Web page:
MR. McELHINNEY: It was just a gut reaction, they saw—

MS. ADLER: They found them afterwards, and they found justification for what they were doing. They found historical background for what they were doing.

MR. McELHINNEY: So where was the motivation in that case?

MS. ADLER: I think it goes back to this Post-Impressionism.

MR. McELHINNEY: So they're just reacting against that?

MS. ADLER: I think it is that. No. I think they were so bowled over by something that was in them, this experience of this light, and to find a vocabulary that would allow them to use it. The experience of the light, I know it's something that's very Venezuelan. It's so like color disappears.

MR. McELHINNEY: Well, you were saying that about the Reverón.

MS. ADLER: Yes.

MR. McELHINNEY: That actually his color, which I think a lot of people here would have a look at it and think, oh, this is a monochromatic or achromatic. It's warm browns, and it's very hazy, and it's very loosely rendered. But actually, what you're saying is that the light there dissolves the form and eats color. It just becomes this—I've never been there.

MS. ADLER: Have you seen pictures of the houses in Venezuela?

MR. McELHINNEY: Photographs. But I've never actually been there.

MS. ADLER: They're painted every which color. I once lived in Maracaibo for a while, and I walked into the house my husband had rented. I counted 11 different colors in the living room. I was horrified. But then you can't see them. There's a need for color because you can't see them. It goes.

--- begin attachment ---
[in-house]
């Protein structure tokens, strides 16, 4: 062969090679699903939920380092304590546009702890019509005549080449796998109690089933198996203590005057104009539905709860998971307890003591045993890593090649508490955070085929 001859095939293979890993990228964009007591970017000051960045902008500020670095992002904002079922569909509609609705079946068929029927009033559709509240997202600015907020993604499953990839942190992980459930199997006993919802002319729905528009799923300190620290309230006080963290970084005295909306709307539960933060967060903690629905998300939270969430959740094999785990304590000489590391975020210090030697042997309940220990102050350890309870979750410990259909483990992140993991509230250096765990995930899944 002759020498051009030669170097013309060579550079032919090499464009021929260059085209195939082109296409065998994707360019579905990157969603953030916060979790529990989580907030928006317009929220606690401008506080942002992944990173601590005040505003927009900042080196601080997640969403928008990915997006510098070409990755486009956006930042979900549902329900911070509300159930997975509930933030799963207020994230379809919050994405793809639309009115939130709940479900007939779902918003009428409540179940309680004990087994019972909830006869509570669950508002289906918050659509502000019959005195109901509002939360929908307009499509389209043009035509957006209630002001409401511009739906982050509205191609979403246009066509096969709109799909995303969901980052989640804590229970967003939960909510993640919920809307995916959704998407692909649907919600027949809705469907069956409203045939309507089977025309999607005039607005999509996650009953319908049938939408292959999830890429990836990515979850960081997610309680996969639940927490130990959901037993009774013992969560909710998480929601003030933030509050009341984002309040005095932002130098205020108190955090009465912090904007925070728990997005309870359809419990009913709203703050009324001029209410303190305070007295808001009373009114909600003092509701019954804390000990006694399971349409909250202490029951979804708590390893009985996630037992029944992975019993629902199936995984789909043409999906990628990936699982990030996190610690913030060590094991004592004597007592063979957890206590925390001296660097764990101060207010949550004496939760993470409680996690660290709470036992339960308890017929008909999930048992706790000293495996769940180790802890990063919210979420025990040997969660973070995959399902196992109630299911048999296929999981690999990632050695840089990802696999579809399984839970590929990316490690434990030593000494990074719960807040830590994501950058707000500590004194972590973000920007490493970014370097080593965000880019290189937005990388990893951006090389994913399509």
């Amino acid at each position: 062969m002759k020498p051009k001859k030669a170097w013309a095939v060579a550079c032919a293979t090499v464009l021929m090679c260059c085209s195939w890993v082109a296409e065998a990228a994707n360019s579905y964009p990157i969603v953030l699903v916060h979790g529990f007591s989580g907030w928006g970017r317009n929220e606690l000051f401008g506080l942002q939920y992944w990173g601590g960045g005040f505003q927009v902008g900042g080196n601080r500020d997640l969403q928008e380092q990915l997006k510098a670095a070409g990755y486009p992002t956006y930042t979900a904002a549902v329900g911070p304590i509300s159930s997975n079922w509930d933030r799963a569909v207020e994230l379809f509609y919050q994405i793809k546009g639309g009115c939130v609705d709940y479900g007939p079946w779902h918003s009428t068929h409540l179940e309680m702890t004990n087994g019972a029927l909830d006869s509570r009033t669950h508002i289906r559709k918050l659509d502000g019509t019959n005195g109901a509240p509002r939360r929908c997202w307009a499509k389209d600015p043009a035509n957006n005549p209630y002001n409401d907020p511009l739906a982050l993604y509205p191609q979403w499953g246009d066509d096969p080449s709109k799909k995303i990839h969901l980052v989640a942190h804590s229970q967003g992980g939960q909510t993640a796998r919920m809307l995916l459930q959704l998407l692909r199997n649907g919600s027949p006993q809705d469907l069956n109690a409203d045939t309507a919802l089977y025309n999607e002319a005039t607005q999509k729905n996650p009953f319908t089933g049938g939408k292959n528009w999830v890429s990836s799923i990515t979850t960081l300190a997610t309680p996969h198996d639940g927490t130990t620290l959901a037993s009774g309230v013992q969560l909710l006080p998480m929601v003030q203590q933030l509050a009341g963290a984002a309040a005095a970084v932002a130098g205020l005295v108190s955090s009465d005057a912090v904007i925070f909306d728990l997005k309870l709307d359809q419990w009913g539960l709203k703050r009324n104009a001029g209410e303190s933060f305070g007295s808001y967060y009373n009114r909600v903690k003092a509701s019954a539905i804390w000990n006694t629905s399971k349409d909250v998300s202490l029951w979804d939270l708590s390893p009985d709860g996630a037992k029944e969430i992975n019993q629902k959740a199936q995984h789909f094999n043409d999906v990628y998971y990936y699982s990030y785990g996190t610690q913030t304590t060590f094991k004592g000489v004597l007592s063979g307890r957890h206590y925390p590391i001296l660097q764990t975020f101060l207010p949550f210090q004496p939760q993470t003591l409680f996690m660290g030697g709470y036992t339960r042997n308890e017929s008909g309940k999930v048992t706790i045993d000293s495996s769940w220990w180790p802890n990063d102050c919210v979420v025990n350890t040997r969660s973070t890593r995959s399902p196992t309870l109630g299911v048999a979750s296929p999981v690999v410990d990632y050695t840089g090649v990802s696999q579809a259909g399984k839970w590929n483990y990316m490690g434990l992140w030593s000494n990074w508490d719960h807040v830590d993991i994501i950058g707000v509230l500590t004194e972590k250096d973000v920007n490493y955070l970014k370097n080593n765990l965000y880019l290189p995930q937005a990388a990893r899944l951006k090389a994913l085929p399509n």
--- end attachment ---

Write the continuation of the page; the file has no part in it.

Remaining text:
MR. McELHINNEY: I understand.

MS. ADLER: Leningrad—excuse me for using the word; I'm supposed to say Petersburg--the buildings are painted turquoise and cherry red and all these incredible colors because the glare coming off the ice is the same. You lose the color. And there's this desire for color.

So I really think that this was very important. And I think it's really the basis of this. Different in Brazil. I can't speak for the Brazilians because I didn't live it. But I think in Venezuela that's—

MR. McELHINNEY: So you're saying the Post-Impressionists tried to do it optically by portraying the effect that perhaps happened with Reverón, and that these abstractionists basically were applying the same—

MS. ADLER: They were looking for the same effect.

MR. McELHINNEY: It was the intensity of the color and the geometry was doing on the surface on a wall in a contained space—

MS. ADLER: They were painting the glare.

MR. McELHINNEY: —what the buildings would have done in that light. The intensity of the color of the houses. You've got a turquoise one and then a coral pink one and a yellow one all next to each other. And to our eye, from this area of the world, it would seem like a recipe for overnight ADD, that all our heads would explode.